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Home > Floating-point support > Sample double precision floating-point values for IEEE 754 arithmetic |
Some sample double bit patterns, together with their mathematical values, are given in Table 25.
Table 25. Sample double-precision floating-point values
Double value | S | Exp | Frac | Mathematical value | Notes^{[a]} |
---|---|---|---|---|---|
0x3FF00000 00000000 | 0 | 0x3FF | 000...000 | 1.0 | - |
0xBFF00000 00000000 | 1 | 0x3FF | 000...000 | -1.0 | - |
0x3FF00000 00000001 | 0 | 0x3FF | 000...001 | 1.000 000 000 000 000 222 | a |
0x3FE80000 00000000 | 0 | 0x3FE | 100...000 | 0.75 | - |
0x00100000 00000000 | 0 | 0x001 | 000...000 | 2.23*10^{-308} | b |
0x00000000 00000001 | 0 | 0x000 | 000...001 | 4.94*10^{-324} | c |
0x7FEFFFFF FFFFFFFF | 0 | 0x7FE | 111...111 | 1.80*10^{308} | d |
0x7FF00000 00000000 | 0 | 0x7FF | 000...000 | Plus infinity | - |
0xFFF00000 00000000 | 1 | 0x7FF | 000...000 | Minus infinity | - |
0x00000000 00000000 | 0 | 0x000 | 000...000 | 0.0 | e |
0x7FF00000 00000001 | 0 | 0x7FF | 000...001 | Signaling NaN | f |
0x7FF80000 00000000 | 0 | 0x7FF | 100...000 | Quiet NaN | f |
^{[a] }See Notes on sample double precision floating-point values for more information. |
The smallest representable number that can be seen to be greater than 1.0. The amount that it differs from 1.0 is known as the machine epsilon. This is 0.000 000 119 in float, and 0.000 000 000 000 000 222 in double. The machine epsilon gives a rough idea of the number of significant figures the format can keep track of. float can do six or seven places. double can do fifteen or sixteen.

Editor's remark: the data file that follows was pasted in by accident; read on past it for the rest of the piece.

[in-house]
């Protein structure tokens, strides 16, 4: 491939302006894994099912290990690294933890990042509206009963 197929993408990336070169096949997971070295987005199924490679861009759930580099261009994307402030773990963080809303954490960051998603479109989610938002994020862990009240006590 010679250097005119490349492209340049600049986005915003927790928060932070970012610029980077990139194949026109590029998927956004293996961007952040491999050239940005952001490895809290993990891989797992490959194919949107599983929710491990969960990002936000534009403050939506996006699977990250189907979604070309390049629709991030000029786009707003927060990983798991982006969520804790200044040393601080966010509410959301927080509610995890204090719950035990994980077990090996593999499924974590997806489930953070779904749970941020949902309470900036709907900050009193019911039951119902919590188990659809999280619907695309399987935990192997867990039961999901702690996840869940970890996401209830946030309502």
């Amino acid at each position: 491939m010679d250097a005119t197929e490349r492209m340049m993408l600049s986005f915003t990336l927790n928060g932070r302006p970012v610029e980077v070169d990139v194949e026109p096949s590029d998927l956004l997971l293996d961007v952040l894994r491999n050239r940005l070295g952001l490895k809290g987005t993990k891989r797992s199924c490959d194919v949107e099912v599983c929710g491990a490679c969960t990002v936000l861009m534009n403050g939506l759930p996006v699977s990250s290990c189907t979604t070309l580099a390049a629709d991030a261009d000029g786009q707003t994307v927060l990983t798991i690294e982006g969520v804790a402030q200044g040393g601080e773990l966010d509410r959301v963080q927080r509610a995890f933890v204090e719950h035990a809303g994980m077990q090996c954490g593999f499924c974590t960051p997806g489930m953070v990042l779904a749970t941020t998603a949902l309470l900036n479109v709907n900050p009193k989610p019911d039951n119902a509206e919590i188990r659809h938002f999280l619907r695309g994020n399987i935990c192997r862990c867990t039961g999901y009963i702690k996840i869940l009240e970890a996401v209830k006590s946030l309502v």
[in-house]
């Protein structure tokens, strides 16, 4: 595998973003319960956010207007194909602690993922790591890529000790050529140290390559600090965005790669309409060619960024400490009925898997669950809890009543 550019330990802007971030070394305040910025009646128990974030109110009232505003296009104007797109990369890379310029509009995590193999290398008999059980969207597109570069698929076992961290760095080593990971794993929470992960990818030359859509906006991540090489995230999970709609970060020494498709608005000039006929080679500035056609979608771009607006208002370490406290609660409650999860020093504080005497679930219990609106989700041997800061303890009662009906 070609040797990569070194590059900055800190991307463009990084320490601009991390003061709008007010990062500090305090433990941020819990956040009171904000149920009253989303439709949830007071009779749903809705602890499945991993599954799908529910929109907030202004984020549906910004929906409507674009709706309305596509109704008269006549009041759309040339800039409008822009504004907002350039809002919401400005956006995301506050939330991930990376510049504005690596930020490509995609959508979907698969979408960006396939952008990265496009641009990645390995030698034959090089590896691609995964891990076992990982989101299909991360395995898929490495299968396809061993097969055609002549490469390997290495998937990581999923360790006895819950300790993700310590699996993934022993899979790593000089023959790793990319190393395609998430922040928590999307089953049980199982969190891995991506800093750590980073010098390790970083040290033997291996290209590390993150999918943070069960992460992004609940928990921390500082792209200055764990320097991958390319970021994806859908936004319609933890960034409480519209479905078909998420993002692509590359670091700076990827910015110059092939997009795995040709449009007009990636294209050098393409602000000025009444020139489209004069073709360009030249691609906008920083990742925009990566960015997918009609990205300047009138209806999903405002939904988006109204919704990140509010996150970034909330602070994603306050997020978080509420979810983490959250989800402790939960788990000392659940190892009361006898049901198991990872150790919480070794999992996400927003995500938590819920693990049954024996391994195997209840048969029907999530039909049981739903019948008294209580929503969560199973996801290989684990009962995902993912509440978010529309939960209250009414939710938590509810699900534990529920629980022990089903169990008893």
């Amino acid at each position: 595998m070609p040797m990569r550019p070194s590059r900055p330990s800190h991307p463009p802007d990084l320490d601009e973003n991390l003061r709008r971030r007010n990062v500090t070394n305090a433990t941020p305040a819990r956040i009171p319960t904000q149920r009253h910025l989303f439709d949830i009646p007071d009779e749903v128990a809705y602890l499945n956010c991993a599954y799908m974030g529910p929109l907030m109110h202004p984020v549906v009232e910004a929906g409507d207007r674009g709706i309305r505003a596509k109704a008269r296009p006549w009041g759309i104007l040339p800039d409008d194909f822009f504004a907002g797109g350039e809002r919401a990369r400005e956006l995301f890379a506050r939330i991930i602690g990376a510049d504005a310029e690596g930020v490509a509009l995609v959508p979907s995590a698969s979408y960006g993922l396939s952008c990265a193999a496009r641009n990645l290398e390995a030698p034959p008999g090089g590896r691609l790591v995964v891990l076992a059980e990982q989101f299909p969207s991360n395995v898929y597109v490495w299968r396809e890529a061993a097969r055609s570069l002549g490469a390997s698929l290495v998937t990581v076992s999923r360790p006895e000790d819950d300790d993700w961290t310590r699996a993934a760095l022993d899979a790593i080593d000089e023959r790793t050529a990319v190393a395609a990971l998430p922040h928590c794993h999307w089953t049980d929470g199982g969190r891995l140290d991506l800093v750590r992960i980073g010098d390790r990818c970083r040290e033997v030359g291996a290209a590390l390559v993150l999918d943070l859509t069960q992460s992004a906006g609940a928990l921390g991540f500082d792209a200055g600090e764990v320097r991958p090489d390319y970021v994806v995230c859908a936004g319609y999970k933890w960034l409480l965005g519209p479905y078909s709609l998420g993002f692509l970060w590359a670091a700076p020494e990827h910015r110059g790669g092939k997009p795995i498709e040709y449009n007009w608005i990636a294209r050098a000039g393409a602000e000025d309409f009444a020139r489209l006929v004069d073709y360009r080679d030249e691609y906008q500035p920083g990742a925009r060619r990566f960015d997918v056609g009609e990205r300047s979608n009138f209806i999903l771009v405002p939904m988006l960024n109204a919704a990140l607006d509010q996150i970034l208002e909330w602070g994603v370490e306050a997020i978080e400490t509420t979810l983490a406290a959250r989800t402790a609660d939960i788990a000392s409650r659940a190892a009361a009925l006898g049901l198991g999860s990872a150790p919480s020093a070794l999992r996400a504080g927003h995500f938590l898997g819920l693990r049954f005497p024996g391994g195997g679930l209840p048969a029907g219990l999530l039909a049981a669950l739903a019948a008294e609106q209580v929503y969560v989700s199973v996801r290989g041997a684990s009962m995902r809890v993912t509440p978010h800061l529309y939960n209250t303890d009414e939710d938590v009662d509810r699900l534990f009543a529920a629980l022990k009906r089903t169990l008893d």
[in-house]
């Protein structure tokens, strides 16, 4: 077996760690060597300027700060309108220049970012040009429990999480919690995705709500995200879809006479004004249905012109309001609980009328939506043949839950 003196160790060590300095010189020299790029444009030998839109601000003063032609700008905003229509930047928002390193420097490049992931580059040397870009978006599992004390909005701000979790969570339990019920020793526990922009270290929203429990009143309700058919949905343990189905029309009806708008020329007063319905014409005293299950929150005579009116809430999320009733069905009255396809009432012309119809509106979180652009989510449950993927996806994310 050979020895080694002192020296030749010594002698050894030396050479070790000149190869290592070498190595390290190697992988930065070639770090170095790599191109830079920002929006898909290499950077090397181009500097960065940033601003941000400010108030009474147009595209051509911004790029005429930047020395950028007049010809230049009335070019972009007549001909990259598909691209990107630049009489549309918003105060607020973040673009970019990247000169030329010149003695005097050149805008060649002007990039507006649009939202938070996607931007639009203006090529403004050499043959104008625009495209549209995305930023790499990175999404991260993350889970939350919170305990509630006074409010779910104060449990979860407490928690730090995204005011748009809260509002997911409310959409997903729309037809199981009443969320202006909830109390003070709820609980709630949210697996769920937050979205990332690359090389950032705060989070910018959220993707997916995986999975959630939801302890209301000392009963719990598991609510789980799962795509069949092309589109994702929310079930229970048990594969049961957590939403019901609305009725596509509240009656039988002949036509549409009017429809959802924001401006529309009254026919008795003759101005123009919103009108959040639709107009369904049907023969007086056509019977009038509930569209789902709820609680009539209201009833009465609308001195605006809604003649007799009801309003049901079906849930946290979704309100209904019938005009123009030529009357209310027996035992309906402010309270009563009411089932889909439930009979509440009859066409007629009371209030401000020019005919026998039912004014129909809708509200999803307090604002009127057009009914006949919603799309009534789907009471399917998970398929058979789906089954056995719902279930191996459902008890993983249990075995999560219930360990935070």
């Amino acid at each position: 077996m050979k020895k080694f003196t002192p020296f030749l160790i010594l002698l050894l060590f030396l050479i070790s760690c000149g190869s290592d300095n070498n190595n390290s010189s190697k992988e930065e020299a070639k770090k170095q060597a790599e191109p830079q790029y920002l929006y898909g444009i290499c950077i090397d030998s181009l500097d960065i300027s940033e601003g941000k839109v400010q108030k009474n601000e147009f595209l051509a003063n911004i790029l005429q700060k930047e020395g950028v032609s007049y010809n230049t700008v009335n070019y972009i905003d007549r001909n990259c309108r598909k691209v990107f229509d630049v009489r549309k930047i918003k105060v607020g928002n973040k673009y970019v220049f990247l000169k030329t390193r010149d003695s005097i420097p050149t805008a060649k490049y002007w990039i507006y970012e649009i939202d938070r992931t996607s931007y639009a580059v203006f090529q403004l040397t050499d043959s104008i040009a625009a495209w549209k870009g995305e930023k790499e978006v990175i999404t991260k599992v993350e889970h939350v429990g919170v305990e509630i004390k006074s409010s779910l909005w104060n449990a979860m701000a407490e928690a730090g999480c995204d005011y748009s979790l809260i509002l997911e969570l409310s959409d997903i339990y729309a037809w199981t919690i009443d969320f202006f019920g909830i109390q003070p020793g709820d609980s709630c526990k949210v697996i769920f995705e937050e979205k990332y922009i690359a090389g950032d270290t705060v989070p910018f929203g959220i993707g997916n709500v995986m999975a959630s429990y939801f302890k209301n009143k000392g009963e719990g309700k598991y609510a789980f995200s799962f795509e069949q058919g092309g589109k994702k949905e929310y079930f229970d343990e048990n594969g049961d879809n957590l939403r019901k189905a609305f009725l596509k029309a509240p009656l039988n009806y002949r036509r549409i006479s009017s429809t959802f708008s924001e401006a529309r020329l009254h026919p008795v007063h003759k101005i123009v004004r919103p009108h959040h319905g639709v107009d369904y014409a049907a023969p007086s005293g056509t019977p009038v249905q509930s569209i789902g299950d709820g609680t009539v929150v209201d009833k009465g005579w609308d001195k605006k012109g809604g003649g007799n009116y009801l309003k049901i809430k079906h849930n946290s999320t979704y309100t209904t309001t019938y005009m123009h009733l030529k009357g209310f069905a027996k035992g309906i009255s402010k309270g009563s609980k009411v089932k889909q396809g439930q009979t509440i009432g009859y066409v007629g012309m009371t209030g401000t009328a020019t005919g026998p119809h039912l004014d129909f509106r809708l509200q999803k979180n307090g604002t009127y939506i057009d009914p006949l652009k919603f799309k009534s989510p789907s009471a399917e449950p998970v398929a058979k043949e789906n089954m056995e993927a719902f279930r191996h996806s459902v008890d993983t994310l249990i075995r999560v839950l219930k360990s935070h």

The smallest value that can be represented as a normalized number in each format. Numbers smaller than this can be stored as denormals, but are not held with as much precision.
The smallest positive number that can be distinguished from zero. This is the absolute lower limit of the format.
The largest finite number that can be stored. Attempting to increase this number by addition or multiplication causes overflow and generates infinity (in general).
Zero. Strictly speaking,
they show plus zero. Zero with a sign bit of 1, minus zero, is treated
differently by some operations, although the comparison operations
(for example ==
and !=
) report
that the two types of zero are equal.
There are two types of NaNs, signaling NaNs and quiet NaNs. Quiet NaNs have a 1 in the first bit of Frac, and signaling NaNs have a zero there. The difference is that signaling NaNs cause an exception when used, whereas quiet NaNs do not.
IEEE Standard for Floating-Point Arithmetic (IEEE 754), 1985 version